Romeo And Juliet Act 3 Scene 1 Conflict Analysis Essay

Romeo and Juliet Act 3 Scene 1

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How does Shakespeare make Act 3 Scene 1 such a dramatic scene? William Shakespeare makes Act 3 Scene 1 of Romeo and Juliet crucially dramatic to emphasize its importance to the play as a whole. The use of tense dialogue, provoking language and aggressive action creates dramatic tension and conflict which engages and interests the audience to the scene. These techniques highlight the scene’s significance as the main turning point of events from a romance to a tragedy. The scene opens up into an extremely tense and irritable atmosphere which foreshadows conflict and hostility.

Benvolio introduces the tense mood by saying ‘The day is hot,’ which presents connotations of anger and frustration, creating drama which interests and engages the audience. Benvolio then says, ‘the Capels are abroad, And if we meet, we shall not ‘scape a brawl,’ foreshadowing conflict and drama, immediately catching the audience’s attention. Despite Benvolio’s request to withdraw from the public areas, Mercutio refuses and attempts to provoke Benvolio into aggression, by listing the reasons that Benvolio would quarrel.

Mercutio lists ‘Why thou wilt quarrel with a man that hath a hair more or a hair less, in his beard than thou hast,’ showing Mercutio’s rebellious and hot-headed nature. Mercutio then explains Benvolio would quarrel by saying ‘Thy head is as full of quarrels as an egg is full of meat’ demonstrating dramatic irony and creating humour because of Benvolio’s role in the play as the peacekeeper. The irony is Mercutio’s conversation with Benvolio highlights the tension and aggression in the character at this point of the play which indicates the feuds and tragedies that will occur later in the scene.

The tension and aggression that is introduced at the beginning of the scene gradually develops as the scene continues. Tybalt enters the scene looking for Romeo to seek revenge on his presence at the Capulet Ball. Mercutio then begins to provoke Tybalt into a fight through the use of insults and ridicule. When Tybalt says Mercutio ’consort’st’ with Romeo, Mercutio answers, ‘Consort? What dost thou make us minstrels? ’’ in an attempt to aggravate Tybalt by ridiculing his choice of words. Tybalt then discovers Romeo and tries provocation to engage him in a conflict.

He calls Romeo a ‘villain’ which was an extreme insult for a noble man during the Elizabethan Era. Despite Tybalt’s attempts, Romeo remains calm and tries to soften Tybalt’s fury by telling him ‘Tybalt, the reason that I have to love thee, Doth much excuse the appertaining rage. ’ These lines create unease and dramatic irony as the love Romeo feels strongly for Tybalt contrasts with the deep antipathy Tybalt holds for Romeo. As a result tensions and emotions build as their conflict flares.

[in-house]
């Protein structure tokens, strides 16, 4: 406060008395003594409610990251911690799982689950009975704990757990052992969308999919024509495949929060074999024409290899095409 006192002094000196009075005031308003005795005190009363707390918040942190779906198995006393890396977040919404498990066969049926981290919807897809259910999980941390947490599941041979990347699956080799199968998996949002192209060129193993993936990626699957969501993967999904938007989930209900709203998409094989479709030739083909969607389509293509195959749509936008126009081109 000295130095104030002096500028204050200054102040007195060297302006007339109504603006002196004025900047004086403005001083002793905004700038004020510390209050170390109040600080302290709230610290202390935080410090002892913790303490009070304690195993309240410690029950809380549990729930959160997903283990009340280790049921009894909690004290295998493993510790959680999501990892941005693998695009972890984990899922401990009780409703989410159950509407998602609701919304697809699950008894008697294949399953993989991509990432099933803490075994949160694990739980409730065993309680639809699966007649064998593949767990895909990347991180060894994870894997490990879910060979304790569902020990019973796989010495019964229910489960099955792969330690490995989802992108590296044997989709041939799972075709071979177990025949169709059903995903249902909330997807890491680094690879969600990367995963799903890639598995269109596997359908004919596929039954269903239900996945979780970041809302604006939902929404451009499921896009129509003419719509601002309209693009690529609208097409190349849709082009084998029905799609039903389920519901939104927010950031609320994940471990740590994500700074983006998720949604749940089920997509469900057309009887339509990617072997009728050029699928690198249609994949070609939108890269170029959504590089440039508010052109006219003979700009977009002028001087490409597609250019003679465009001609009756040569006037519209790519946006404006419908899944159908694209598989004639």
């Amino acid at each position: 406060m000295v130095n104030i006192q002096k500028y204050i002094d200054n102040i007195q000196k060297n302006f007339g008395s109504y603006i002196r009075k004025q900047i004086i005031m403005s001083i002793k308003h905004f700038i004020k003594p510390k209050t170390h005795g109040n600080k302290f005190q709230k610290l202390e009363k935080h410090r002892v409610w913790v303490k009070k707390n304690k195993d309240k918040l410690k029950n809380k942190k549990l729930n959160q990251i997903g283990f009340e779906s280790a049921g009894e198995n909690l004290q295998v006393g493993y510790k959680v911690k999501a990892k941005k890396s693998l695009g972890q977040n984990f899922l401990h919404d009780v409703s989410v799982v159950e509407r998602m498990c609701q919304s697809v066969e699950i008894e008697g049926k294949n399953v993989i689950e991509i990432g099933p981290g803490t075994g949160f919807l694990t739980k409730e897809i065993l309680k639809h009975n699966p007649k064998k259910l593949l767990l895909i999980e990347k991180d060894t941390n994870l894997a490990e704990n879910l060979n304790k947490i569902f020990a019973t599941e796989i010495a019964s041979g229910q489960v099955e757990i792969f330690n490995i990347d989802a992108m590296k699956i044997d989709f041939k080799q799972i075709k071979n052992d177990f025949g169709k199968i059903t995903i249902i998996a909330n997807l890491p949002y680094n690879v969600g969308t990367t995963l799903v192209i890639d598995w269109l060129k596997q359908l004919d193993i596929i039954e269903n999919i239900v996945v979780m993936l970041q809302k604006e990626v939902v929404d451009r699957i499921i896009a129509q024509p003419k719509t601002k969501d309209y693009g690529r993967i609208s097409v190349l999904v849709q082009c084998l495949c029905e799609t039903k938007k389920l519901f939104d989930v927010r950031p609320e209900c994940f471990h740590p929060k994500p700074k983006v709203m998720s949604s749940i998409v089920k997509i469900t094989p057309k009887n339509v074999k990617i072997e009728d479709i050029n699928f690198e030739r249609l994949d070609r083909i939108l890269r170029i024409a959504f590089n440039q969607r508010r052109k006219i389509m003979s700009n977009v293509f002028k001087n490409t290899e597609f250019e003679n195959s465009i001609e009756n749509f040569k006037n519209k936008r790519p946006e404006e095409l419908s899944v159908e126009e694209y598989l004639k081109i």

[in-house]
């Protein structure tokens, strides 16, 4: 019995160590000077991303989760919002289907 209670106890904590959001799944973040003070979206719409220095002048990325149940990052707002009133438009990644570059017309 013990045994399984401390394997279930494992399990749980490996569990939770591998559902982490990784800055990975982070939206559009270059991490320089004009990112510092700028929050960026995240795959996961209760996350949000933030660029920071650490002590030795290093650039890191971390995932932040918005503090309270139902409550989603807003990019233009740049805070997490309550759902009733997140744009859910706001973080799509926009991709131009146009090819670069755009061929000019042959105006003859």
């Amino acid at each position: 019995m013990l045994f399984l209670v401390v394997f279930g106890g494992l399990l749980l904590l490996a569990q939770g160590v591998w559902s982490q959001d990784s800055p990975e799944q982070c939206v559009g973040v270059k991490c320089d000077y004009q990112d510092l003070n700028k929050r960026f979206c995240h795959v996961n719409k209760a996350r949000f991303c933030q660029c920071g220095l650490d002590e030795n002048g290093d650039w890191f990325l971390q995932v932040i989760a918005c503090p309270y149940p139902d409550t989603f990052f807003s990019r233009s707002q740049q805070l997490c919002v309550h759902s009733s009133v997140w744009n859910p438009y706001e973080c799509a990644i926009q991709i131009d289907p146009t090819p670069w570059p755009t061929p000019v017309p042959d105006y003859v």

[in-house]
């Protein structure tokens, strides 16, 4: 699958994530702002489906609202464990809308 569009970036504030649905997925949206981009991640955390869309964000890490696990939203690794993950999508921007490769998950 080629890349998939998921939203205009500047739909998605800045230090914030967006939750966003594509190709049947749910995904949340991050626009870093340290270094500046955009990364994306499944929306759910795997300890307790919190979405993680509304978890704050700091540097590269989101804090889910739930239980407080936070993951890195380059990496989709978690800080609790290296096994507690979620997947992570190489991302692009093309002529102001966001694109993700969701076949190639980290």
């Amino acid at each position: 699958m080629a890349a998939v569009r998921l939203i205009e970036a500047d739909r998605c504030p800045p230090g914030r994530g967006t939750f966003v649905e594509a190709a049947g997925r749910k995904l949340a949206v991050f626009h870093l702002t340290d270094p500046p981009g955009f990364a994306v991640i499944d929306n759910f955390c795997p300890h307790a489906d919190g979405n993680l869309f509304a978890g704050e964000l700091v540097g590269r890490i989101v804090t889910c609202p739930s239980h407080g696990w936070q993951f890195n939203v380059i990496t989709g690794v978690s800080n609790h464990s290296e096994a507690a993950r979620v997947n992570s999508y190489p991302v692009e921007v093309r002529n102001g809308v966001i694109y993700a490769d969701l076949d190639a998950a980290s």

Tybalt again insults Romeo by calling him ‘boy’ an offending term during the Elizabethan Era and says, ‘this shall not excuse the injuries’ creating drama as the audience realizes how deep Tybalt’s hatred is. Tybalt orders Romeo to fight but Romeo refuses saying ‘I do protest I never injured thee’ adding to the drama as Tybalt’s hate and thirst for conflict clashes with Romeo’s love and yearn for peace. Mercutio is furious at Romeo for denying a fight and provokes Tybalt to generate conflict by saying ‘Tybalt, you ratcatcher, will you walk? mocking Tybalt’s name by referring to a cat in a story with the same name. Tensions and aggressions finally explode as Tybalt agress to Mercutio’s request, engaging the audience in anticipation and excitement. The duel between Mercutio and Tybalt creates dramatic tension and suspense that engages the audience in interest and provides an essential turning point in the play. Romeo tries to discourage Mercutio and Tybalt by telling them ‘Gentlemen for shame! Forbear this outrage. Tybalt, Mercutio! The Prince expressly hath Forbidden brandying in Verona Streets,’ in an effort to systain peace.

The stage directions then state, ‘Tybalt under Romeo’s arm thrusts Mercutio in and flies’ creating suspense and shock as the audience anticipates the future events. While Mercutio dies, he yells at Romeo, blaming him for his death. Mercutio repeats his famous line, ‘A plague o’ both your houses! ’ numerous times. This would have caused fright and shock among the audience as the plague was greatly feared during the Elizabethan Era. Mercutio’s curse on the Capulets and Montagues, foreshadows tragedy and misery, leaving the audience in shock and anticipation of future events.